My Grandpa's village is called Remedios, named for its Patroness, Our Lady of Remedies. It's a small-ish barangay that's home to a surprising, growing throng of rice farmers, tricyclists, market-folk and bus drivers, clustered around the busy two-lane highway that runs north through the province to more remote parts of the island.
My Uncle Rem is named after Remedios. It is said that when he was born, the midwives thought him sickly and likely to die within days. In desperation, Grandpa sent for the priest to baptize him quickly, and on such short notice, they couldn't think of a name, so they named him Remedio--since Remedios, after all, is a feminine name. Perhaps thanks to their quick-thinking piety, Uncle Rem in fact survived, and now drives a Tri-Met bus in Portland, the spitting image of my Grandpa, right down to his playful charm and unstinting appetite.
This past weekend was the Fiesta of Remedios, and the whole tangled cluster of reed shacks and corrugated hovels lit up with bare light bulbs strung across the roads, and lines of blue and white plastic streamers dancing over the rice fields. Parades of ragtag marching bands in shabby white uniforms and battered antique sousaphones march up and down the dusty highway, stalling traffic for miles. A small amusement park with crude gambling stalls and the ever-popular videoke stands light up the night. The town market spills out into the streets, teeming with fish and baked goods.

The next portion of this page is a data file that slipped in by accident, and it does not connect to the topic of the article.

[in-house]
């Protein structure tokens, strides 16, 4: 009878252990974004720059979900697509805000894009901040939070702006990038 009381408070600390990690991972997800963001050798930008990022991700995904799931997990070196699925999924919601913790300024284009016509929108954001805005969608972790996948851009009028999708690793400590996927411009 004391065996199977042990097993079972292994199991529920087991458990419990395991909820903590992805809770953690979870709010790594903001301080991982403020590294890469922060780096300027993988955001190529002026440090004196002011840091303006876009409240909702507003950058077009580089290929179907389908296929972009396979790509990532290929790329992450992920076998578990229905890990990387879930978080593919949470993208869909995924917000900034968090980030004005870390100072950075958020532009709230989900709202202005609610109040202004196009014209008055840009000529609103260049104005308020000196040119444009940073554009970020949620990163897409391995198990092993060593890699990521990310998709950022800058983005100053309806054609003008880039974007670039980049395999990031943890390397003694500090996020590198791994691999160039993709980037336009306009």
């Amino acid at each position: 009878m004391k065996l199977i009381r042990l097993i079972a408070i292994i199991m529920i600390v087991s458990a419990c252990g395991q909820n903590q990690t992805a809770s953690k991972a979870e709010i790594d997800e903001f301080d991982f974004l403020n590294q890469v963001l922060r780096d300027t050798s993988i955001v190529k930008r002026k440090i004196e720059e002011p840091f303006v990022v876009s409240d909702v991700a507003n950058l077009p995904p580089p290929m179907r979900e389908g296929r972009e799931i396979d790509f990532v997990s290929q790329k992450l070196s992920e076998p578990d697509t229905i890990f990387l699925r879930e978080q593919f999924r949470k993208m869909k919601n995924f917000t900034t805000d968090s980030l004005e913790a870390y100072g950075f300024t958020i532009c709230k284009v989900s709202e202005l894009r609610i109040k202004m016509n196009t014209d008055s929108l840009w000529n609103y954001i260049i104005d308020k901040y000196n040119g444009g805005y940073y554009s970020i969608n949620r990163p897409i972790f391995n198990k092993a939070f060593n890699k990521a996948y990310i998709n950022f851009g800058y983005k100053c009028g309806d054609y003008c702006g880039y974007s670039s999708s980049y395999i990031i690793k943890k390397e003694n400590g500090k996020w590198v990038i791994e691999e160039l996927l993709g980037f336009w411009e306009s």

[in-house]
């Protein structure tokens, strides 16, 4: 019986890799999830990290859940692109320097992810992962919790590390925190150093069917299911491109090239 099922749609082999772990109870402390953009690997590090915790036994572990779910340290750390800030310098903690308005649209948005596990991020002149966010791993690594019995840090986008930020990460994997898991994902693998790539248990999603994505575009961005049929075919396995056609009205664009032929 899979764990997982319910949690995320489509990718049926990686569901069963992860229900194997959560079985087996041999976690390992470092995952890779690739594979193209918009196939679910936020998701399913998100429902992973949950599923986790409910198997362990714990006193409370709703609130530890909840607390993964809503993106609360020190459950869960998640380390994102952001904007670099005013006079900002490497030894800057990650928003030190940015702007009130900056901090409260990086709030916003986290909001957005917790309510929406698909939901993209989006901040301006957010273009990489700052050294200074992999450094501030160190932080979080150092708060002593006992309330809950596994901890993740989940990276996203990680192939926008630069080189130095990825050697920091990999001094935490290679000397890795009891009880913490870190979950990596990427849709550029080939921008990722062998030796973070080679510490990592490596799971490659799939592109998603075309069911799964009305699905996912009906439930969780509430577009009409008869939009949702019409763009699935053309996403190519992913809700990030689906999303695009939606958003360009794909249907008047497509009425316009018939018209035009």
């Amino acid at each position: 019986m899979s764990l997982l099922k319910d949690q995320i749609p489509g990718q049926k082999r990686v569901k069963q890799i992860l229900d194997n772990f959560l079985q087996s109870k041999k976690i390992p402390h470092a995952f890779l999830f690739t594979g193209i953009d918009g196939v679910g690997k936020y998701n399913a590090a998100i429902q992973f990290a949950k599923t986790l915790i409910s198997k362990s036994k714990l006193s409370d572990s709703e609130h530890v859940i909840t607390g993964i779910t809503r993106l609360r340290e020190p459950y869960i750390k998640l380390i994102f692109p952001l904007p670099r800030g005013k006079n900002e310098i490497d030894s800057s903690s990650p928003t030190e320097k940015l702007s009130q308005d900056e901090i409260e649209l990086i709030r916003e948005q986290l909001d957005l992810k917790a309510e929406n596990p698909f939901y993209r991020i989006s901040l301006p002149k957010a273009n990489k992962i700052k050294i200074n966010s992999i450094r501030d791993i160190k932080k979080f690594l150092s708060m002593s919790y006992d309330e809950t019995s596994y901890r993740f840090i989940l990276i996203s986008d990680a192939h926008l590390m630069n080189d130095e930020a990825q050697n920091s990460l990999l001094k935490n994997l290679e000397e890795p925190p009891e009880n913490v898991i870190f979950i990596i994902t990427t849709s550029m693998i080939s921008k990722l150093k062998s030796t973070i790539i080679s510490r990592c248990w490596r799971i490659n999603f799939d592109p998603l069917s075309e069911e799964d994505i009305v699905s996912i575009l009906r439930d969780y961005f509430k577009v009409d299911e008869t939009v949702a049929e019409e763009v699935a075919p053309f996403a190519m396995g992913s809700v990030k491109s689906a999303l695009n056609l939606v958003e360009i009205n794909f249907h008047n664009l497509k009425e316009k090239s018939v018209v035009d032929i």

On Sunday night the sacred images of every nearby barangay led an enormous, growing procession of devotees through the boundaries of Remedios, through highway and beaten path and secluded grove and riverbank. At the head of it all was a small, brightly lit, blue-and-white statuette of Our Lady of Remedies, borne along by a crowd of sweating young men holding its palanquin high over their heads. Every turn of the procession was announced by frighteningly splendid homemade fireworks.
As the procession reached the parish church, the throng grew to unbelievable size, chanting, dancing, clapping and drumming their thanks for a bountiful year of the Patroness' protection. Children and young men swirled around me as the Image of Our Lady arrived, and the trumpets and drums struck up an ecstatic cacophony. Debris from spent fireworks clatter on the rooftops. I cannot rightly convey to you the magnificence of it all. Pictures I took on my father's digital camera show a blur of lights and crowds, to say nothing of the strong fragrance of lilies and sweat that clings even now to my clothes.
The Patroness was then taken into the church, and the vast crowd followed, everyone crowding for a chance to touch the hem of the wooden skirt, and cover Her feet with sacred oils. The oil clings to the hand, and brings good fortune and healing, especially if you rub the residue on your injuries.
My Grandpa was once the mayor of Remedios, and so this Fiesta holds even more meaning for my frail Grandma. She waited until the crowds melted away, and put on her best white dress that she wore for her 50th wedding anniversary. We helped her into the car and drove the short distance to the church.
It was already locked, everyone having gone to feast on roast pork and gin and sing soulfully bad renditions of Celine Dion. Luckily, the sacristan and his friends all remember the family well. They touch their foreheads to the back of Grandma's hand, and open the church for us quickly.
Inside, the church breathes lilies and exhausted night air. The Patroness sits on the tabernacle, and Grandma slowly kneels and prays. We help her to the wooden hem of Her skirt, and she covers her hands with holy oils, and performs the adoration.
Our Lady of Remedies, may She mend all of our broken hearts and bodies.